Such measures are particularly concerning in states with authoritarian, right-wing governments, such as Hungary, Turkey and India, where the pandemic will only further worsen human rights abuses and press freedom. According to the International Center for Non-for-Profit Law (ICNL), 29 countries around the world have enacted laws which will curtail freedom of expression, and many more countries have recorded incidents of journalists being arrested and charged for critical reporting on their country’s COVID-19 response.
Yet this year’s World Press Freedom Day also provides an opportunity for re-focusing attention on the intersection between freedom of expression and minority rights, in-particular LGBT rights. 73 jurisdictions across the globe still criminalise same-sex relations, with 12 states enforcing the death penalty for same-sex activity, and journalists in these countries and others risk their careers, safety and even their lives reporting on issues affecting LGBT communities. Media Defence is proud to support litigation and grantees in many countries with repressive environments for both press freedom and women and LGBT rights, including Uganda, Tanzania, Russia and Egypt.
Whilst there have been positive developments in some countries during the recent crisis, including in Tunisia which recently became the first Arab country to recognise a same-sex marriage, many countries are enacting legislation which endangers the security and rights of members of the LGBT community, and in turn journalists highlighting their traumas. On International Transgender Day of Visibility, March 31st, the Hungarian parliament passed a law criminalising people for changing their gender as part of the coronavirus emergency legislation, which critics highlight will also curtail press freedom. Media Defence supports our partner Hungarian Civil Liberties Union amidst this dangerous time for press freedom and LGBT rights in Hungary.
LGBT journalists and allies reporting on LGBT rights are vital, not only to ensure governments are held to account and heinous crimes do not go unnoticed, but to change perceptions on LGBT communities in wider society. In Indonesia, former Rappler journalist Febriana Firdaus told the Committee to Protect Journalists (CPJ), how following her reporting on LGBT issues she appeared on talk shows including Indonesia Lawyers Club. Despite facing fierce backlash on Facebook and Twitter and eventually resigning from Rappler, Firdaus’ work serves an important public interest in changing attitudes and breaking down societal barriers.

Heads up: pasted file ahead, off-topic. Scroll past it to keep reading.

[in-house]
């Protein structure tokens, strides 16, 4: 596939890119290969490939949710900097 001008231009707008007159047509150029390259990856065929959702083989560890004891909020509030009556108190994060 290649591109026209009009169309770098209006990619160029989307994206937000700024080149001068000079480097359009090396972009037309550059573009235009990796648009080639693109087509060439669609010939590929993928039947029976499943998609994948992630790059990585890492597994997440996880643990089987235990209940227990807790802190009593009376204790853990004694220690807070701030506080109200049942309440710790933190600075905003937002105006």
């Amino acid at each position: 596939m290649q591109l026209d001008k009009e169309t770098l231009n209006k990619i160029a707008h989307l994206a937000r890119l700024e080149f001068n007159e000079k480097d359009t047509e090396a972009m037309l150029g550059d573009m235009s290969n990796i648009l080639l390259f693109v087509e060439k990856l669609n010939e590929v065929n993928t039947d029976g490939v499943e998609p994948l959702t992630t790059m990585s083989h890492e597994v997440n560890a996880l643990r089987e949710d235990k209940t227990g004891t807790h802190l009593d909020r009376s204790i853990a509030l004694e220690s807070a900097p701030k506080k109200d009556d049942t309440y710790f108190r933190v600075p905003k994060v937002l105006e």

Media Defence is also proud to support fact-checking outlet Maldita.es as part of the Fact-Checkers Legal Support Initiative (FLSI), who among other recent efforts refuted stories from Spanish media organisations who published false information regarding the government’s proposed “International Families Day” in support of non-binary parents. It is critical on this World Press Freedom Day that the intersection between freedom of expression and minority rights is recognised and the work of LGBT journalists risking their safety to expose injustice is commended.
A Year in Review: Our 2019 Annual Report
Our 2019 Annual Report has been designed in the style of our new branding which will be launched soon.
World Press Freedom Day Series: Latin American Journalists Vital in Fighting Corruption
Journalists are key to protecting and overseeing the scarce resources used to address the Covid-19 pandemic in Latin America as they hold the authorities to account.
World Press Freedom Day Series: Citizen Journalist Elena Popa
In many respects, Elena Popa is a typical Romanian domestic carer working in Austria.